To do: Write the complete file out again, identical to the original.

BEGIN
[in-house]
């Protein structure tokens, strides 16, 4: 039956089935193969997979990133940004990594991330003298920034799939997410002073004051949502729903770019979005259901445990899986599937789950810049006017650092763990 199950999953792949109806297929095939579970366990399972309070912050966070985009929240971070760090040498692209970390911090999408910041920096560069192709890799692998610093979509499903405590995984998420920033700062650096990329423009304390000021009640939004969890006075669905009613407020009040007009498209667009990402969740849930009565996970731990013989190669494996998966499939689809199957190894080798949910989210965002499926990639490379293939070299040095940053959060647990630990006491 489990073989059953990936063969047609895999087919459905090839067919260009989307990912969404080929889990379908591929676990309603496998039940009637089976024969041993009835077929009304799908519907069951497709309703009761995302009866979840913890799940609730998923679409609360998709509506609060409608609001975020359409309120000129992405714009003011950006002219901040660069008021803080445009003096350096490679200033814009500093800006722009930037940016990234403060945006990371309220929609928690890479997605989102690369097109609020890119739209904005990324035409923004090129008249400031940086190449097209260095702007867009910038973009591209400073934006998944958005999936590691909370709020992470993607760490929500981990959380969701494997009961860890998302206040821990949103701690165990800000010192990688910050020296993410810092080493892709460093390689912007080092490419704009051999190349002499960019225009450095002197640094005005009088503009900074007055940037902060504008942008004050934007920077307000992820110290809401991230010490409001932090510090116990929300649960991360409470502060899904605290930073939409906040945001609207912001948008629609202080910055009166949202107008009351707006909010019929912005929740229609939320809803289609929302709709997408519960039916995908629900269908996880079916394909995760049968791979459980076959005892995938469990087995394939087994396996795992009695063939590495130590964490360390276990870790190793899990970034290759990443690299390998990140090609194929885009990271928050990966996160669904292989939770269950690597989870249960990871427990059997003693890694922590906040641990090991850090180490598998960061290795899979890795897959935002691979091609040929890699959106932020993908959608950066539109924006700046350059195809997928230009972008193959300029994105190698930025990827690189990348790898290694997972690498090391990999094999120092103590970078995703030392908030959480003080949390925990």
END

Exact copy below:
[in-house]
């Protein structure tokens, strides 16, 4: 039956089935193969997979990133940004990594991330003298920034799939997410002073004051949502729903770019979005259901445990899986599937789950810049006017650092763990 199950999953792949109806297929095939579970366990399972309070912050966070985009929240971070760090040498692209970390911090999408910041920096560069192709890799692998610093979509499903405590995984998420920033700062650096990329423009304390000021009640939004969890006075669905009613407020009040007009498209667009990402969740849930009565996970731990013989190669494996998966499939689809199957190894080798949910989210965002499926990639490379293939070299040095940053959060647990630990006491 489990073989059953990936063969047609895999087919459905090839067919260009989307990912969404080929889990379908591929676990309603496998039940009637089976024969041993009835077929009304799908519907069951497709309703009761995302009866979840913890799940609730998923679409609360998709509506609060409608609001975020359409309120000129992405714009003011950006002219901040660069008021803080445009003096350096490679200033814009500093800006722009930037940016990234403060945006990371309220929609928690890479997605989102690369097109609020890119739209904005990324035409923004090129008249400031940086190449097209260095702007867009910038973009591209400073934006998944958005999936590691909370709020992470993607760490929500981990959380969701494997009961860890998302206040821990949103701690165990800000010192990688910050020296993410810092080493892709460093390689912007080092490419704009051999190349002499960019225009450095002197640094005005009088503009900074007055940037902060504008942008004050934007920077307000992820110290809401991230010490409001932090510090116990929300649960991360409470502060899904605290930073939409906040945001609207912001948008629609202080910055009166949202107008009351707006909010019929912005929740229609939320809803289609929302709709997408519960039916995908629900269908996880079916394909995760049968791979459980076959005892995938469990087995394939087994396996795992009695063939590495130590964490360390276990870790190793899990970034290759990443690299390998990140090609194929885009990271928050990966996160669904292989939770269950690597989870249960990871427990059997003693890694922590906040641990090991850090180490598998960061290795899979890795897959935002691979091609040929890699959106932020993908959608950066539109924006700046350059195809997928230009972008193959300029994105190698930025990827690189990348790898290694997972690498090391990999094999120092103590970078995703030392908030959480003080949390925990």